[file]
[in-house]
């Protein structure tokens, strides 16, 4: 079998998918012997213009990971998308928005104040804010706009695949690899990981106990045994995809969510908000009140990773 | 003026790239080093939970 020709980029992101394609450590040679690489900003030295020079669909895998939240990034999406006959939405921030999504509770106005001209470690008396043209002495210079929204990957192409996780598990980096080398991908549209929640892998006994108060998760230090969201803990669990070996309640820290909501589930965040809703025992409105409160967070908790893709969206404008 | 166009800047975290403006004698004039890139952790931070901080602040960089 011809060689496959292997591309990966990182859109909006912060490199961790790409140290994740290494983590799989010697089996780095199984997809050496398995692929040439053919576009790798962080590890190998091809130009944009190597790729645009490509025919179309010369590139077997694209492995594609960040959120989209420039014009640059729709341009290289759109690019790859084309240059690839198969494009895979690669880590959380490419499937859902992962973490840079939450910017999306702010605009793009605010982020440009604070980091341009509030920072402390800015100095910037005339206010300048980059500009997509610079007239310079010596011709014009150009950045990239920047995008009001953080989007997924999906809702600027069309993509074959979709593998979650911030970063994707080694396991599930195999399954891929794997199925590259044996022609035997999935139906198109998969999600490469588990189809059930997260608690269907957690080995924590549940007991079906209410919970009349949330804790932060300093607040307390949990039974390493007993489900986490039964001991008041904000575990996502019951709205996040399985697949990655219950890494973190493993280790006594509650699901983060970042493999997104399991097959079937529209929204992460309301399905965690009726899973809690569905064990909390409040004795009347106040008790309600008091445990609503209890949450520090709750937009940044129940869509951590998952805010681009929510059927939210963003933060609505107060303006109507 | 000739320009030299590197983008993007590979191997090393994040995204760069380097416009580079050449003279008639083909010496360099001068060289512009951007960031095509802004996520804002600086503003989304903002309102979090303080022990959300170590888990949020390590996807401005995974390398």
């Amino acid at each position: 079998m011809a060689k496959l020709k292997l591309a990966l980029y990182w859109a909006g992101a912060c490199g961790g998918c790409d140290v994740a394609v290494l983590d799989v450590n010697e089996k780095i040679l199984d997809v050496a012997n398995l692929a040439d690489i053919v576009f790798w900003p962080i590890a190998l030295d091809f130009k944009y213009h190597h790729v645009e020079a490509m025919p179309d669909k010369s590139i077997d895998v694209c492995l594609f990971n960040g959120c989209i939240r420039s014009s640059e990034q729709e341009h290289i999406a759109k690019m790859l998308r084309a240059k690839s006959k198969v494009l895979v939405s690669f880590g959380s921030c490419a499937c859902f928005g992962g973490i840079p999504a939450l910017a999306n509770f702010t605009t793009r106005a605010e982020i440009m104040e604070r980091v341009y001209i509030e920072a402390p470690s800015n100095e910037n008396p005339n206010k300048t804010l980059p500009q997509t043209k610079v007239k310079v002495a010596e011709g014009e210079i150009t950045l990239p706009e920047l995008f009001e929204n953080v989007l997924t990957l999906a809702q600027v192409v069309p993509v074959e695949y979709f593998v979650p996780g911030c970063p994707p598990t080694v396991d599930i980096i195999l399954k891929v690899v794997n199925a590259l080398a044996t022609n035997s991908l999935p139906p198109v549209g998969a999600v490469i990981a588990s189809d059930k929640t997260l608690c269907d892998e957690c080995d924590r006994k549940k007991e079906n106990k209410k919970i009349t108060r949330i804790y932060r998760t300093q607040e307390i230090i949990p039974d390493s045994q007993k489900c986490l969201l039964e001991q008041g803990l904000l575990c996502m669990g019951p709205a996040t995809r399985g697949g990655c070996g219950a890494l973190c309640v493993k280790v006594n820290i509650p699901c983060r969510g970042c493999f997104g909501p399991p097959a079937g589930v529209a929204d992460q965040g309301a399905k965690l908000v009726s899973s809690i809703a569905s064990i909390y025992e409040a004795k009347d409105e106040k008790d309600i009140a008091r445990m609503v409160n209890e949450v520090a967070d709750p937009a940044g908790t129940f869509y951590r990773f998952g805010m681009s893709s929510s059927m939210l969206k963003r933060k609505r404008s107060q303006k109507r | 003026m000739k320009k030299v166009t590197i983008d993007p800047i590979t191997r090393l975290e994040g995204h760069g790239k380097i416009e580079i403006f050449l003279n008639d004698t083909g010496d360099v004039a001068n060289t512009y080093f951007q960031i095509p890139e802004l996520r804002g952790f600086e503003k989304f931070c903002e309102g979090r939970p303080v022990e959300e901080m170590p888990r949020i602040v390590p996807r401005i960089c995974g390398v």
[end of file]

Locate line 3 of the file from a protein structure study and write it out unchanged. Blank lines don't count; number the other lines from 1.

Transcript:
């Amino acid at each position: 079998m011809a060689k496959l020709k292997l591309a990966l980029y990182w859109a909006g992101a912060c490199g961790g998918c790409d140290v994740a394609v290494l983590d799989v450590n010697e089996k780095i040679l199984d997809v050496a012997n398995l692929a040439d690489i053919v576009f790798w900003p962080i590890a190998l030295d091809f130009k944009y213009h190597h790729v645009e020079a490509m025919p179309d669909k010369s590139i077997d895998v694209c492995l594609f990971n960040g959120c989209i939240r420039s014009s640059e990034q729709e341009h290289i999406a759109k690019m790859l998308r084309a240059k690839s006959k198969v494009l895979v939405s690669f880590g959380s921030c490419a499937c859902f928005g992962g973490i840079p999504a939450l910017a999306n509770f702010t605009t793009r106005a605010e982020i440009m104040e604070r980091v341009y001209i509030e920072a402390p470690s800015n100095e910037n008396p005339n206010k300048t804010l980059p500009q997509t043209k610079v007239k310079v002495a010596e011709g014009e210079i150009t950045l990239p706009e920047l995008f009001e929204n953080v989007l997924t990957l999906a809702q600027v192409v069309p993509v074959e695949y979709f593998v979650p996780g911030c970063p994707p598990t080694v396991d599930i980096i195999l399954k891929v690899v794997n199925a590259l080398a044996t022609n035997s991908l999935p139906p198109v549209g998969a999600v490469i990981a588990s189809d059930k929640t997260l608690c269907d892998e957690c080995d924590r006994k549940k007991e079906n106990k209410k919970i009349t108060r949330i804790y932060r998760t300093q607040e307390i230090i949990p039974d390493s045994q007993k489900c986490l969201l039964e001991q008041g803990l904000l575990c996502m669990g019951p709205a996040t995809r399985g697949g990655c070996g219950a890494l973190c309640v493993k280790v006594n820290i509650p699901c983060r969510g970042c493999f997104g909501p399991p097959a079937g589930v529209a929204d992460q965040g309301a399905k965690l908000v009726s899973s809690i809703a569905s064990i909390y025992e409040a004795k009347d409105e106040k008790d309600i009140a008091r445990m609503v409160n209890e949450v520090a967070d709750p937009a940044g908790t129940f869509y951590r990773f998952g805010m681009s893709s929510s059927m939210l969206k963003r933060k609505r404008s107060q303006k109507r | 003026m000739k320009k030299v166009t590197i983008d993007p800047i590979t191997r090393l975290e994040g995204h760069g790239k380097i416009e580079i403006f050449l003279n008639d004698t083909g010496d360099v004039a001068n060289t512009y080093f951007q960031i095509p890139e802004l996520r804002g952790f600086e503003k989304f931070c903002e309102g979090r939970p303080v022990e959300e901080m170590p888990r949020i602040v390590p996807r401005i960089c995974g390398v």